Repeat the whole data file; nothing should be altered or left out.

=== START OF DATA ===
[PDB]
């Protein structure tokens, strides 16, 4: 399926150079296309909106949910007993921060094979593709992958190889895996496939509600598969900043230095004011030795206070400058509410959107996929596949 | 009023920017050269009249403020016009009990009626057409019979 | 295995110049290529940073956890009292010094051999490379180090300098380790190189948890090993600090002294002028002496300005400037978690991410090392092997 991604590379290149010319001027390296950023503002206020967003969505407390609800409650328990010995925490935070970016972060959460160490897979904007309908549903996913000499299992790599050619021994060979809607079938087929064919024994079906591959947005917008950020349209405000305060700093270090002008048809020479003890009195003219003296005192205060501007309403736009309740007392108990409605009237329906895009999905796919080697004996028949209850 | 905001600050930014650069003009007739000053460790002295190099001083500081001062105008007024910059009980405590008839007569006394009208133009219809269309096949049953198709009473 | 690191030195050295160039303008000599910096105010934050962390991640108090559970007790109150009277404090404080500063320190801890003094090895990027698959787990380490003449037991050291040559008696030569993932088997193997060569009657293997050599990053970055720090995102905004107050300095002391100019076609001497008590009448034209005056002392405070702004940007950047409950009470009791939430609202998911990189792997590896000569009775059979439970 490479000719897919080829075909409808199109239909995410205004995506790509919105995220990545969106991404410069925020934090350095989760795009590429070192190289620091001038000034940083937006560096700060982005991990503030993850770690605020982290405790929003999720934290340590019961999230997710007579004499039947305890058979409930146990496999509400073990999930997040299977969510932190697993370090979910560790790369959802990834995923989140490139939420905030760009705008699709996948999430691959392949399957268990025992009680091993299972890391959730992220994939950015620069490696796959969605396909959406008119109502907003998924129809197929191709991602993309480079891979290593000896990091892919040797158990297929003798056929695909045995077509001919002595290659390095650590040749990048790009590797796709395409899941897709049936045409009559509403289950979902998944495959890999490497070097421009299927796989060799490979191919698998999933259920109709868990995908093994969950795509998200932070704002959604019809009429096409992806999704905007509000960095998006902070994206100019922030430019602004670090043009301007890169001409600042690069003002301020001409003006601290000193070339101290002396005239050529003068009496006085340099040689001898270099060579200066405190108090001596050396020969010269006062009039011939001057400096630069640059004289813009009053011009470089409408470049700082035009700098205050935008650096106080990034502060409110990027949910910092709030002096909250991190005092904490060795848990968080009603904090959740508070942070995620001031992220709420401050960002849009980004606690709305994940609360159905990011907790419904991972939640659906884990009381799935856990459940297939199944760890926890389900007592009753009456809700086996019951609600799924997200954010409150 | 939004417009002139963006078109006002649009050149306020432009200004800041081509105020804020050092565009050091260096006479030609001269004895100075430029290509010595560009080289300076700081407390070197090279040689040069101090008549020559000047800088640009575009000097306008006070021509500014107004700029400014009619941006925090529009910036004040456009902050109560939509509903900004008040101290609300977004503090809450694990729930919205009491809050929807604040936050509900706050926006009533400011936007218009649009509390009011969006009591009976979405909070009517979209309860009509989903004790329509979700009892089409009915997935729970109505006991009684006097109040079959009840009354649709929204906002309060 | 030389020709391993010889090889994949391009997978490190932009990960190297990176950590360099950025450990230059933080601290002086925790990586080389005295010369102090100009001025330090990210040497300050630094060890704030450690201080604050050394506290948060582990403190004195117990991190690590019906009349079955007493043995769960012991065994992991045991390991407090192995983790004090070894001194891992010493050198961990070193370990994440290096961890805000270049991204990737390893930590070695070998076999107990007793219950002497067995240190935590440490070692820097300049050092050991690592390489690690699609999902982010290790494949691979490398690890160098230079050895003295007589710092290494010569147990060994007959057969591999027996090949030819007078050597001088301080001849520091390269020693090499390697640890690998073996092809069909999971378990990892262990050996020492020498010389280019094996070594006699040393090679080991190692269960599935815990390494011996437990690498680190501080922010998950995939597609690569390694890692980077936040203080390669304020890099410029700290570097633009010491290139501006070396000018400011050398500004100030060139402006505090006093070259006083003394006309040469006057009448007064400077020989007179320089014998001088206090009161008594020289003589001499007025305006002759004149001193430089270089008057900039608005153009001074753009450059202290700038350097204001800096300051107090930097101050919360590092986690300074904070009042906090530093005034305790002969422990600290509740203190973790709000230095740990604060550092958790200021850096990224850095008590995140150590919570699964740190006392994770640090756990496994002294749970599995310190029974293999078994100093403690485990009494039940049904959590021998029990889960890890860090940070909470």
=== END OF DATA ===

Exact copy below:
[PDB]
């Protein structure tokens, strides 16, 4: 399926150079296309909106949910007993921060094979593709992958190889895996496939509600598969900043230095004011030795206070400058509410959107996929596949 | 009023920017050269009249403020016009009990009626057409019979 | 295995110049290529940073956890009292010094051999490379180090300098380790190189948890090993600090002294002028002496300005400037978690991410090392092997 991604590379290149010319001027390296950023503002206020967003969505407390609800409650328990010995925490935070970016972060959460160490897979904007309908549903996913000499299992790599050619021994060979809607079938087929064919024994079906591959947005917008950020349209405000305060700093270090002008048809020479003890009195003219003296005192205060501007309403736009309740007392108990409605009237329906895009999905796919080697004996028949209850 | 905001600050930014650069003009007739000053460790002295190099001083500081001062105008007024910059009980405590008839007569006394009208133009219809269309096949049953198709009473 | 690191030195050295160039303008000599910096105010934050962390991640108090559970007790109150009277404090404080500063320190801890003094090895990027698959787990380490003449037991050291040559008696030569993932088997193997060569009657293997050599990053970055720090995102905004107050300095002391100019076609001497008590009448034209005056002392405070702004940007950047409950009470009791939430609202998911990189792997590896000569009775059979439970 490479000719897919080829075909409808199109239909995410205004995506790509919105995220990545969106991404410069925020934090350095989760795009590429070192190289620091001038000034940083937006560096700060982005991990503030993850770690605020982290405790929003999720934290340590019961999230997710007579004499039947305890058979409930146990496999509400073990999930997040299977969510932190697993370090979910560790790369959802990834995923989140490139939420905030760009705008699709996948999430691959392949399957268990025992009680091993299972890391959730992220994939950015620069490696796959969605396909959406008119109502907003998924129809197929191709991602993309480079891979290593000896990091892919040797158990297929003798056929695909045995077509001919002595290659390095650590040749990048790009590797796709395409899941897709049936045409009559509403289950979902998944495959890999490497070097421009299927796989060799490979191919698998999933259920109709868990995908093994969950795509998200932070704002959604019809009429096409992806999704905007509000960095998006902070994206100019922030430019602004670090043009301007890169001409600042690069003002301020001409003006601290000193070339101290002396005239050529003068009496006085340099040689001898270099060579200066405190108090001596050396020969010269006062009039011939001057400096630069640059004289813009009053011009470089409408470049700082035009700098205050935008650096106080990034502060409110990027949910910092709030002096909250991190005092904490060795848990968080009603904090959740508070942070995620001031992220709420401050960002849009980004606690709305994940609360159905990011907790419904991972939640659906884990009381799935856990459940297939199944760890926890389900007592009753009456809700086996019951609600799924997200954010409150 | 939004417009002139963006078109006002649009050149306020432009200004800041081509105020804020050092565009050091260096006479030609001269004895100075430029290509010595560009080289300076700081407390070197090279040689040069101090008549020559000047800088640009575009000097306008006070021509500014107004700029400014009619941006925090529009910036004040456009902050109560939509509903900004008040101290609300977004503090809450694990729930919205009491809050929807604040936050509900706050926006009533400011936007218009649009509390009011969006009591009976979405909070009517979209309860009509989903004790329509979700009892089409009915997935729970109505006991009684006097109040079959009840009354649709929204906002309060 | 030389020709391993010889090889994949391009997978490190932009990960190297990176950590360099950025450990230059933080601290002086925790990586080389005295010369102090100009001025330090990210040497300050630094060890704030450690201080604050050394506290948060582990403190004195117990991190690590019906009349079955007493043995769960012991065994992991045991390991407090192995983790004090070894001194891992010493050198961990070193370990994440290096961890805000270049991204990737390893930590070695070998076999107990007793219950002497067995240190935590440490070692820097300049050092050991690592390489690690699609999902982010290790494949691979490398690890160098230079050895003295007589710092290494010569147990060994007959057969591999027996090949030819007078050597001088301080001849520091390269020693090499390697640890690998073996092809069909999971378990990892262990050996020492020498010389280019094996070594006699040393090679080991190692269960599935815990390494011996437990690498680190501080922010998950995939597609690569390694890692980077936040203080390669304020890099410029700290570097633009010491290139501006070396000018400011050398500004100030060139402006505090006093070259006083003394006309040469006057009448007064400077020989007179320089014998001088206090009161008594020289003589001499007025305006002759004149001193430089270089008057900039608005153009001074753009450059202290700038350097204001800096300051107090930097101050919360590092986690300074904070009042906090530093005034305790002969422990600290509740203190973790709000230095740990604060550092958790200021850096990224850095008590995140150590919570699964740190006392994770640090756990496994002294749970599995310190029974293999078994100093403690485990009494039940049904959590021998029990889960890890860090940070909470």